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Doctor reviewing a person's upper back for melanoma

The Metastatic Process in the Spread of Melanoma

Melanoma: Causes and Prevention

Melanoma is a type of skin cancer that arises from melanocytes, the pigmented cell type of the skin found in the outer layer of the skin (the epidermis). Although melanoma makes up only a small percentage of skin cancers (about 1%), it is responsible for the majority of skin cancer-related deaths. According to the American Cancer Society, just over 7,000 people will die of melanoma in 2019 in the US.

One of the major causes of melanoma is exposure to ultraviolet light, which causes mutations in the DNA of melanocytes. Over time, an accumulation of cancer-causing mutations can lead to melanoma. Melanoma causes death in large part due to its ability to metastasize, or spread to other parts of the body. Once this occurs, secondary tumors may form in other organs like the brain, liver, or lung, and the disease becomes much more complicated to treat. Given the significant role of exposure to ultraviolet light as a cause of melanoma, prevention methods include using protective sunscreen and regular screenings.

Lifeline® Melanocytes in Melanoma Metastasis Research

Given the significant role of metastasis in melanoma-related death, understanding the metastatic process that drives the spread of melanoma cells may help inform treatment and prevention strategies. In a 2019 study in Cancer Letters, Chen and colleagues investigated the role of the melanoma cell adhesion molecule (MCAM) and the heterodimeric protein S100A8/A9 in melanoma cell metastasis to the lung. The researchers first examined MCAM expression in melanoma cell lines and found that its expression was higher in the WM-266-4 metastatic cell line than in the WM-115 non-metastatic cell line. When non-metastatic WM-115 cells were exposed to S100A8/A9 and MCAM was overexpressed, migration increased in an MCAM-specific manner. The authors then screened for transcription factors that might mediate MCAM-S100A8/A9 signaling to induce cell migration. They found that the candidate transcription factor ETV4 was activated in response to MCAM-S100A8/A9 and confirmed that ETV4 expression was also upregulated in melanoma samples from human patients.

Mutations in the BRAF MAP kinase (MAPK) oncogene occur in the majority of melanomas. The authors next wanted to determine whether other MAPKs were involved in S100A8/A9/MCAM-ETV4 signaling, and identified TLP2 as a candidate. Using a TLP2 kinase-dead mutant and an ERK1/2 inhibitor, the authors showed that TLP2 activates ETV4 through ERK1/2 to induce cell migration following S100A8/A9 stimulation. To determine whether this pathway contributes to melanoma metastasis in vivo, the authors performed tail vein injections with mouse melanoma B16 cells and evaluated metastasis to the lung. They found that cells overexpressing MCAM and ETV4 formed significantly larger lung nodules than B16 cells expressing MCAM and a dominant negative form of ETV4, suggesting that ETV4 is a key regulator of melanoma metastasis to the lung in response to S100A8/A9.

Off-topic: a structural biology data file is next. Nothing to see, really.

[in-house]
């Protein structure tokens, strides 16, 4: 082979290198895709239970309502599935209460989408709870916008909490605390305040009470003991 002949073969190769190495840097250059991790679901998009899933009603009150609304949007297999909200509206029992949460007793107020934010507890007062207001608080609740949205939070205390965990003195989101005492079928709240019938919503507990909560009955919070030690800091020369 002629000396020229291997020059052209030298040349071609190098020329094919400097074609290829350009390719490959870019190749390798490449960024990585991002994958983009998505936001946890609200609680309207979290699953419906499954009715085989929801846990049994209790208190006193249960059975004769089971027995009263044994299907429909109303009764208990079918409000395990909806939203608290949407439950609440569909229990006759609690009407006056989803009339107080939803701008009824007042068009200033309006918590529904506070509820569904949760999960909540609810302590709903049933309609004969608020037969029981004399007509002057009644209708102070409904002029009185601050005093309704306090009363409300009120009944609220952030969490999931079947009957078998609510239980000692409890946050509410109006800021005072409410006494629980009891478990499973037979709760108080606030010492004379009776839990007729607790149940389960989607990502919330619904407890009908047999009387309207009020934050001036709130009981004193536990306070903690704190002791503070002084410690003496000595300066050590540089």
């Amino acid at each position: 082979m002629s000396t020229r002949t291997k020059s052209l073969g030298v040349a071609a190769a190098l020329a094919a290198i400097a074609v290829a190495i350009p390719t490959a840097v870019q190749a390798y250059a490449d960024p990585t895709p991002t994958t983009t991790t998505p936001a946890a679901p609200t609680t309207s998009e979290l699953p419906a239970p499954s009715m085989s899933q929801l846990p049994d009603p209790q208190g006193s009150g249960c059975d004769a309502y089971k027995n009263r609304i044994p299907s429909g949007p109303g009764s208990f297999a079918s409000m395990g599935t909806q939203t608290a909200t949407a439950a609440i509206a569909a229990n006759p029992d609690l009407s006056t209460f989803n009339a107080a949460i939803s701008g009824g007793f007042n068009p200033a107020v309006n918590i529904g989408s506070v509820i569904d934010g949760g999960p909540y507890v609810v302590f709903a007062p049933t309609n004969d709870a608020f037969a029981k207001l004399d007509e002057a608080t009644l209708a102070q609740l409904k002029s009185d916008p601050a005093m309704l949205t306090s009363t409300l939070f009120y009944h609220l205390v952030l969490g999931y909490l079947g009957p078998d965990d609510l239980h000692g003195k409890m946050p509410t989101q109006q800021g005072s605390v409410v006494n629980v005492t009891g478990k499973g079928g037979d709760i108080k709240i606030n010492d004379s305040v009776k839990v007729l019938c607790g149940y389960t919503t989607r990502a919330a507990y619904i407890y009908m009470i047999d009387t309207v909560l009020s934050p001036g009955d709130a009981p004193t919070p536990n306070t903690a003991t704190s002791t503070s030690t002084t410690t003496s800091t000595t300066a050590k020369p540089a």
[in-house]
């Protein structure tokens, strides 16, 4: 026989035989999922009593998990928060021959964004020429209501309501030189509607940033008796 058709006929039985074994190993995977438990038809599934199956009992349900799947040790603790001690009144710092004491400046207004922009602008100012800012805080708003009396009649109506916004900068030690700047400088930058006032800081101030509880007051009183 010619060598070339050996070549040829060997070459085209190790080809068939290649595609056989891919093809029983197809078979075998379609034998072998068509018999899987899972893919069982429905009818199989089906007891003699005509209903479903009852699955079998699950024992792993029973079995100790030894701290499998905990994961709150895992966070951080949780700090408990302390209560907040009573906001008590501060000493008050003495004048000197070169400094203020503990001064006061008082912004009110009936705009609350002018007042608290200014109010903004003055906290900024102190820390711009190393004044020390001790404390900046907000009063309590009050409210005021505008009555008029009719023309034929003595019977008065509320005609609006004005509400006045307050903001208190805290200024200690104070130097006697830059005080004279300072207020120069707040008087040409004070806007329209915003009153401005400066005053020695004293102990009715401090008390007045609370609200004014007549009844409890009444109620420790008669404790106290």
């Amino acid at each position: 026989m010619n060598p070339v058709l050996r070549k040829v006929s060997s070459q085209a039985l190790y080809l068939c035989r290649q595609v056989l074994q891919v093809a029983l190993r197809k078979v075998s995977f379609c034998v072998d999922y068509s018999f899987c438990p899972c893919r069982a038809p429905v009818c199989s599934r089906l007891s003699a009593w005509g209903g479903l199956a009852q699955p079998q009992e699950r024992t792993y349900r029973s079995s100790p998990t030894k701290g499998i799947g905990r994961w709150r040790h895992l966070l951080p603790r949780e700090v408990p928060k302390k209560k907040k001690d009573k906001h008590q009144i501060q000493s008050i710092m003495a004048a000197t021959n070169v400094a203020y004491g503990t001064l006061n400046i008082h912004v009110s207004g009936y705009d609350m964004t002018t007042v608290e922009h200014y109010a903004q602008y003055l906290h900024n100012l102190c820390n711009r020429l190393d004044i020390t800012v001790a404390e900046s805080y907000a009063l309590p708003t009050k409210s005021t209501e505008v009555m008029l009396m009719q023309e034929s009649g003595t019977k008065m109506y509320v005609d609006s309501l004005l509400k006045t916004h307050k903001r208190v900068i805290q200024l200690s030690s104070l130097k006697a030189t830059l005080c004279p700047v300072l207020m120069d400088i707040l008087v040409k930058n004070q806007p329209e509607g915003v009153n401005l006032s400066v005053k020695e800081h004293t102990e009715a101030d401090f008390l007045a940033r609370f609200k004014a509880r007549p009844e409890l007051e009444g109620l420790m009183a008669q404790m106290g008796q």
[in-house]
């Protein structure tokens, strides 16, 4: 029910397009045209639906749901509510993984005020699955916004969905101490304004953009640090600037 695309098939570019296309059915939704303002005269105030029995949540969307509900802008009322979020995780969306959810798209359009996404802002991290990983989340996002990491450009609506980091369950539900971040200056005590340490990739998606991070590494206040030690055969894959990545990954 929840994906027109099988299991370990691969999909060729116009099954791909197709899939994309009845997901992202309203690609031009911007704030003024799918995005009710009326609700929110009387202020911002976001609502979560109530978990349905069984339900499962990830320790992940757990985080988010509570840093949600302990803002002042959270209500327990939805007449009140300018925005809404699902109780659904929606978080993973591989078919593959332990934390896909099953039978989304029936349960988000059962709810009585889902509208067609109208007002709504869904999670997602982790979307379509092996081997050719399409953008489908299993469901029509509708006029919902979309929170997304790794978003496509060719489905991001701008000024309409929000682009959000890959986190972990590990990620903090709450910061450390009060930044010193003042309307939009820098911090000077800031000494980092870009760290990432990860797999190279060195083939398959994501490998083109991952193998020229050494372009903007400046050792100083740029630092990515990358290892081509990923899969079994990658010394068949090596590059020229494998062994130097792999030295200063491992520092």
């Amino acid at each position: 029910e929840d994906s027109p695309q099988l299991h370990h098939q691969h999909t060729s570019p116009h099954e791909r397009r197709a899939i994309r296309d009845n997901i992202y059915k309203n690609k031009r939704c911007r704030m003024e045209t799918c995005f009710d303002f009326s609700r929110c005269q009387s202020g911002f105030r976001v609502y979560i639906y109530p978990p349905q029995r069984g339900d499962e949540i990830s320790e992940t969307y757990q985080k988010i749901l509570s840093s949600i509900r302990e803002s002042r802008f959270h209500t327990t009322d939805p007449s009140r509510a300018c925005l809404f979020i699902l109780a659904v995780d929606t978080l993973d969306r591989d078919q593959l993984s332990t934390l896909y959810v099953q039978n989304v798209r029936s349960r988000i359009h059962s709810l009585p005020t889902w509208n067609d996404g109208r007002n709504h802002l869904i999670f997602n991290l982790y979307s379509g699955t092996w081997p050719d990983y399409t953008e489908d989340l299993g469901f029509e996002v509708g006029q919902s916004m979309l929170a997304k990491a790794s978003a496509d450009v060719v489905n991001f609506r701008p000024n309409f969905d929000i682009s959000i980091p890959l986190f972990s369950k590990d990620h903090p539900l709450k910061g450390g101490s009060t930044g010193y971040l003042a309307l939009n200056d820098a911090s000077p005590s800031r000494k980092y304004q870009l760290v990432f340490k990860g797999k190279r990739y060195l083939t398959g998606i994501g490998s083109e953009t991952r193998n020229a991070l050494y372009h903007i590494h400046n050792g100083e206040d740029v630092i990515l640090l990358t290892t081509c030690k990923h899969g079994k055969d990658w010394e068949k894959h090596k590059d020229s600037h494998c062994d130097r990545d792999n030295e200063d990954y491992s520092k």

To further determine which genes are activated by ETV4 to enhance melanoma cell migration, the authors examined gene expression of matrix metalloproteases (MMPs), enzymes that degrade extracellular matrix proteins. Of the MMPs examined the group identified MMP25 as an ETV4 target. Additionally, they found that MMP25 protein expression was upregulated in melanoma patient tissue samples. Consistent with their previous results, the authors used migration and invasion assays to determine that MPP25 regulates melanoma cell migration and invasion. Finally, the authors demonstrated that compared with Lifeline® normal melanocytes, melanoma cell lines overexpressed MMP25.

Together, the researchers concluded that their results suggest S100A8/A9, released by keratinocytes, binds MCAM on the surface of melanocytes and induces TPL2 and ETV4, which induce migratory and invasion behavior through MMP25.

Interested in using our melanocyte cell systems? Head over to the Lifeline® catalog to see what we have to offer, including:

Adult epidermal melanocytes
Adult epidermal melanocytes (highly pigmented)
Neonatal epidermal melanocytes
Neonatal epidermal melanocytes (highly pigmented)

Have you used Lifeline® cells or media in your research? Get in touch with us to let us know and your study could be featured in our next blog!

Melanoma statistics from

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